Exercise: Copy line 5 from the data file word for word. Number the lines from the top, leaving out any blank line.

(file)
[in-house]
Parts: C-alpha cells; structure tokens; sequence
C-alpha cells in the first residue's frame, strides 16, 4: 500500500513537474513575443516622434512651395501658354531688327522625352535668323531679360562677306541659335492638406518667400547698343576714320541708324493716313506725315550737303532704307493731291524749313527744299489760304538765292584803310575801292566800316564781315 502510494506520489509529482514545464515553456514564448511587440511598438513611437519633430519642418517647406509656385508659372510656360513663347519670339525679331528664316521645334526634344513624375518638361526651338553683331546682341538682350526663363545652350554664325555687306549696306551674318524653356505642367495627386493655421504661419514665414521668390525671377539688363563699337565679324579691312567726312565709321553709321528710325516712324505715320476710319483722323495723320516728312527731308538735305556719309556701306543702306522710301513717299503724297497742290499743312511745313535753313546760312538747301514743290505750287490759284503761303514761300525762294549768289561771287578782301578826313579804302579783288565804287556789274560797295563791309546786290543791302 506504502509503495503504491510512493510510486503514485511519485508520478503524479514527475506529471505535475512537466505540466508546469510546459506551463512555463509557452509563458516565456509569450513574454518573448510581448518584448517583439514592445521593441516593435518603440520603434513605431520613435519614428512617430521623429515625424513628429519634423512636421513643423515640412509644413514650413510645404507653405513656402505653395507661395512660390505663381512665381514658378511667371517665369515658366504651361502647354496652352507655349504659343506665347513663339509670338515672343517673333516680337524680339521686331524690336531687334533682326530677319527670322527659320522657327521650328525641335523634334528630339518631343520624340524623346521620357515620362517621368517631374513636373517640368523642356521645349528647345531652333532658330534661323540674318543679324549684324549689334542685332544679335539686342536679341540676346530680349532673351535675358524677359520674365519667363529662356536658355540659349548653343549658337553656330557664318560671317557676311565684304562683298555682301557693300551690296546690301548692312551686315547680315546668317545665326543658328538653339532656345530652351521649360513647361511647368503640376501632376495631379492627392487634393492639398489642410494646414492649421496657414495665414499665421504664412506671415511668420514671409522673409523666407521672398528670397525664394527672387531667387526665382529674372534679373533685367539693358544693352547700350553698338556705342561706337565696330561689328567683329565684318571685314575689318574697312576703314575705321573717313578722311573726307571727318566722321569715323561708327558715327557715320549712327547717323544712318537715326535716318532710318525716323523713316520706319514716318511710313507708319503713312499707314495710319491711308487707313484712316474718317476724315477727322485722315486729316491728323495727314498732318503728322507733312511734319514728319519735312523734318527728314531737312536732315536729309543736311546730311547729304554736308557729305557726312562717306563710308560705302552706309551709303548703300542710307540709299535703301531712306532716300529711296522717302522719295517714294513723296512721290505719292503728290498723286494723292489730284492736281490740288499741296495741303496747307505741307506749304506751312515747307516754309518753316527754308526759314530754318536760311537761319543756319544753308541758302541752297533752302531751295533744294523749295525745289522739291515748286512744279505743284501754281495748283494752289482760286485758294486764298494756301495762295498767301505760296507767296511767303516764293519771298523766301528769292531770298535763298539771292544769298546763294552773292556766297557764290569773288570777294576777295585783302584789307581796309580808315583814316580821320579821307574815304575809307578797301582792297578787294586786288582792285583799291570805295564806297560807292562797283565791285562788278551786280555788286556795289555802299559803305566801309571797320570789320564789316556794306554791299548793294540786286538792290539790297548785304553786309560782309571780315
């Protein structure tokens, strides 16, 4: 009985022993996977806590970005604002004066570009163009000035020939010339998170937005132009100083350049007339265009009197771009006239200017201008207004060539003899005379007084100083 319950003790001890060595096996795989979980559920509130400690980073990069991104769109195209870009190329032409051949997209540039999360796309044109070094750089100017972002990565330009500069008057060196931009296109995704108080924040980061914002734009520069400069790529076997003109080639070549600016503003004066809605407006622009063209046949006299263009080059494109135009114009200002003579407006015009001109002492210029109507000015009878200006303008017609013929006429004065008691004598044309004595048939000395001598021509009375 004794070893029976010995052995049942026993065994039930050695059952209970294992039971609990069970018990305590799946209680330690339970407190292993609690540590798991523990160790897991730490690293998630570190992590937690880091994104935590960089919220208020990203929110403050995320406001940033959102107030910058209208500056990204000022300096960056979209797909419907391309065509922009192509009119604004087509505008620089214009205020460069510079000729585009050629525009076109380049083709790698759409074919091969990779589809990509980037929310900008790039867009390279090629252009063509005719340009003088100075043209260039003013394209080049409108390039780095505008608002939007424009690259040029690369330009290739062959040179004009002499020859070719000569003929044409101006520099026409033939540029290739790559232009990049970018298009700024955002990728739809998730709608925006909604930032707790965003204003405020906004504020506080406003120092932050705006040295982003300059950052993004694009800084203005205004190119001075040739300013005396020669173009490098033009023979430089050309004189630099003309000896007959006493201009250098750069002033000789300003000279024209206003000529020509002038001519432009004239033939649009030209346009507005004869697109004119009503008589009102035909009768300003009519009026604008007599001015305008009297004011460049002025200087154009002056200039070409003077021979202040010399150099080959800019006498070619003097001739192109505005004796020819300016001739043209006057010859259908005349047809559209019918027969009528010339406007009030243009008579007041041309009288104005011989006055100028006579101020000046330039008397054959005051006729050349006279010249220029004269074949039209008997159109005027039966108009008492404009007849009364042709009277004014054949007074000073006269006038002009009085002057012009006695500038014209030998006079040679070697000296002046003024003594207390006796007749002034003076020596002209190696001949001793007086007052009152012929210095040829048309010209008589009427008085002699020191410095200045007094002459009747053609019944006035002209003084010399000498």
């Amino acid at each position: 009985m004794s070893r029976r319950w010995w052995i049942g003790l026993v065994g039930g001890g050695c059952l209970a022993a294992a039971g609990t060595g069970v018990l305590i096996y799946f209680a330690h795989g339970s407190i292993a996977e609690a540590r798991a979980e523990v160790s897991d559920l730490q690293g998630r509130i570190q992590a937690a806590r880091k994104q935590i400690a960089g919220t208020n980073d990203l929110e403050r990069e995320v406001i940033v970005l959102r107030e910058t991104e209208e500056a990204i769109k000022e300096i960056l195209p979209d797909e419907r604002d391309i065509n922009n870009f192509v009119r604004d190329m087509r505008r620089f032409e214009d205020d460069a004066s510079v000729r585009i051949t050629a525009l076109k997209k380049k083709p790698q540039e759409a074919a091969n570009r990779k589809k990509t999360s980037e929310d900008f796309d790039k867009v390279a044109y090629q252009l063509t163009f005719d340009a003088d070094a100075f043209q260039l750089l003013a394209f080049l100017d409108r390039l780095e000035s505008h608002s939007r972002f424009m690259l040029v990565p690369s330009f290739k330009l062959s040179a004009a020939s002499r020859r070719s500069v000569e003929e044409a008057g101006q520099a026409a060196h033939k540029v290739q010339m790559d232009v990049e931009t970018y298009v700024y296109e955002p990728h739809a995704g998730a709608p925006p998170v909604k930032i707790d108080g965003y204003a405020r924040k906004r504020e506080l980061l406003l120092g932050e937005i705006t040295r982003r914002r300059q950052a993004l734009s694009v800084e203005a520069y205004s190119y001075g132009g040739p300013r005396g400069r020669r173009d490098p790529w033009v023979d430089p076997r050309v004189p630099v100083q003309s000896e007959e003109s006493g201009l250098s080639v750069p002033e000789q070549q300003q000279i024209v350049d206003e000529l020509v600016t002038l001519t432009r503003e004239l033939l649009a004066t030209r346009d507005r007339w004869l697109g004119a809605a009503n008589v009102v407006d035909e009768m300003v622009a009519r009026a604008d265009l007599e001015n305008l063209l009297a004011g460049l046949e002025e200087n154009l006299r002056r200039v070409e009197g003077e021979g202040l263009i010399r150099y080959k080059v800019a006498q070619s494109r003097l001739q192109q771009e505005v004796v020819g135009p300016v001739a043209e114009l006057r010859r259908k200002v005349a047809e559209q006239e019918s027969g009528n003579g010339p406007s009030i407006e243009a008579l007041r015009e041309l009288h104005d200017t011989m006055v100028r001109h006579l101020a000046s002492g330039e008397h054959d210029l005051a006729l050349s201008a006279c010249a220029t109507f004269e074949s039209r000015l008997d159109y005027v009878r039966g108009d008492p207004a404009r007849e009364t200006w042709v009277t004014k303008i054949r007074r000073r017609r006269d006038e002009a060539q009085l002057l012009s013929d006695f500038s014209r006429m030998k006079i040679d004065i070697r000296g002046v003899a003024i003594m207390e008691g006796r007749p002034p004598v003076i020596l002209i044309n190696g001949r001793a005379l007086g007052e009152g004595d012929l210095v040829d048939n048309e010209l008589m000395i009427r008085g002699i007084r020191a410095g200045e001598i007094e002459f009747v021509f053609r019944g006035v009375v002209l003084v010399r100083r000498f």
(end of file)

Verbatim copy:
């Amino acid at each position: 009985m004794s070893r029976r319950w010995w052995i049942g003790l026993v065994g039930g001890g050695c059952l209970a022993a294992a039971g609990t060595g069970v018990l305590i096996y799946f209680a330690h795989g339970s407190i292993a996977e609690a540590r798991a979980e523990v160790s897991d559920l730490q690293g998630r509130i570190q992590a937690a806590r880091k994104q935590i400690a960089g919220t208020n980073d990203l929110e403050r990069e995320v406001i940033v970005l959102r107030e910058t991104e209208e500056a990204i769109k000022e300096i960056l195209p979209d797909e419907r604002d391309i065509n922009n870009f192509v009119r604004d190329m087509r505008r620089f032409e214009d205020d460069a004066s510079v000729r585009i051949t050629a525009l076109k997209k380049k083709p790698q540039e759409a074919a091969n570009r990779k589809k990509t999360s980037e929310d900008f796309d790039k867009v390279a044109y090629q252009l063509t163009f005719d340009a003088d070094a100075f043209q260039l750089l003013a394209f080049l100017d409108r390039l780095e000035s505008h608002s939007r972002f424009m690259l040029v990565p690369s330009f290739k330009l062959s040179a004009a020939s002499r020859r070719s500069v000569e003929e044409a008057g101006q520099a026409a060196h033939k540029v290739q010339m790559d232009v990049e931009t970018y298009v700024y296109e955002p990728h739809a995704g998730a709608p925006p998170v909604k930032i707790d108080g965003y204003a405020r924040k906004r504020e506080l980061l406003l120092g932050e937005i705006t040295r982003r914002r300059q950052a993004l734009s694009v800084e203005a520069y205004s190119y001075g132009g040739p300013r005396g400069r020669r173009d490098p790529w033009v023979d430089p076997r050309v004189p630099v100083q003309s000896e007959e003109s006493g201009l250098s080639v750069p002033e000789q070549q300003q000279i024209v350049d206003e000529l020509v600016t002038l001519t432009r503003e004239l033939l649009a004066t030209r346009d507005r007339w004869l697109g004119a809605a009503n008589v009102v407006d035909e009768m300003v622009a009519r009026a604008d265009l007599e001015n305008l063209l009297a004011g460049l046949e002025e200087n154009l006299r002056r200039v070409e009197g003077e021979g202040l263009i010399r150099y080959k080059v800019a006498q070619s494109r003097l001739q192109q771009e505005v004796v020819g135009p300016v001739a043209e114009l006057r010859r259908k200002v005349a047809e559209q006239e019918s027969g009528n003579g010339p406007s009030i407006e243009a008579l007041r015009e041309l009288h104005d200017t011989m006055v100028r001109h006579l101020a000046s002492g330039e008397h054959d210029l005051a006729l050349s201008a006279c010249a220029t109507f004269e074949s039209r000015l008997d159109y005027v009878r039966g108009d008492p207004a404009r007849e009364t200006w042709v009277t004014k303008i054949r007074r000073r017609r006269d006038e002009a060539q009085l002057l012009s013929d006695f500038s014209r006429m030998k006079i040679d004065i070697r000296g002046v003899a003024i003594m207390e008691g006796r007749p002034p004598v003076i020596l002209i044309n190696g001949r001793a005379l007086g007052e009152g004595d012929l210095v040829d048939n048309e010209l008589m000395i009427r008085g002699i007084r020191a410095g200045e001598i007094e002459f009747v021509f053609r019944g006035v009375v002209l003084v010399r100083r000498f």